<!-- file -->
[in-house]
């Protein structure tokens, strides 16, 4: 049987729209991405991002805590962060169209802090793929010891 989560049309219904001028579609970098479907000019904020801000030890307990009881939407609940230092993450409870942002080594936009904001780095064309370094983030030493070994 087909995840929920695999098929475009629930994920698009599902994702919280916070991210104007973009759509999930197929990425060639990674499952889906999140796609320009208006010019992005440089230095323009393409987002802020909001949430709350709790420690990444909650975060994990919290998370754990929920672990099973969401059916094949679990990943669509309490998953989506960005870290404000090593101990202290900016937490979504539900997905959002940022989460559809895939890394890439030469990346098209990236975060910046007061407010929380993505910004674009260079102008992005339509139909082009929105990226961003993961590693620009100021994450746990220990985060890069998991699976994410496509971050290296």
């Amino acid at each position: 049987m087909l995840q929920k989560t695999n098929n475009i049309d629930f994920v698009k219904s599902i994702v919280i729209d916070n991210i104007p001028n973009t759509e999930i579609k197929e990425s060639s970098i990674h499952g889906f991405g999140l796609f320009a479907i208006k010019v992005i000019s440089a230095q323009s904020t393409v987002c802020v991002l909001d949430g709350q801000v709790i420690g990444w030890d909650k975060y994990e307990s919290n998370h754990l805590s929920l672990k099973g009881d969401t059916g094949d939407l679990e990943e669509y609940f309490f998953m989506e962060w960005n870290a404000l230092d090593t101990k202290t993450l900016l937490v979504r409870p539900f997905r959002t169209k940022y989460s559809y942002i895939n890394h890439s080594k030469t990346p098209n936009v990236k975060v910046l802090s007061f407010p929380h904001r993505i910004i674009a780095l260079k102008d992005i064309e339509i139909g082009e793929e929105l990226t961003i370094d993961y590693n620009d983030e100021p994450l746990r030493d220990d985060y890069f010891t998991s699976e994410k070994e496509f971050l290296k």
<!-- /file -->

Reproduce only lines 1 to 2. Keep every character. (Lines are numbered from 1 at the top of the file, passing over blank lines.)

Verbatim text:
[in-house]
């Protein structure tokens, strides 16, 4: 049987729209991405991002805590962060169209802090793929010891 989560049309219904001028579609970098479907000019904020801000030890307990009881939407609940230092993450409870942002080594936009904001780095064309370094983030030493070994 087909995840929920695999098929475009629930994920698009599902994702919280916070991210104007973009759509999930197929990425060639990674499952889906999140796609320009208006010019992005440089230095323009393409987002802020909001949430709350709790420690990444909650975060994990919290998370754990929920672990099973969401059916094949679990990943669509309490998953989506960005870290404000090593101990202290900016937490979504539900997905959002940022989460559809895939890394890439030469990346098209990236975060910046007061407010929380993505910004674009260079102008992005339509139909082009929105990226961003993961590693620009100021994450746990220990985060890069998991699976994410496509971050290296």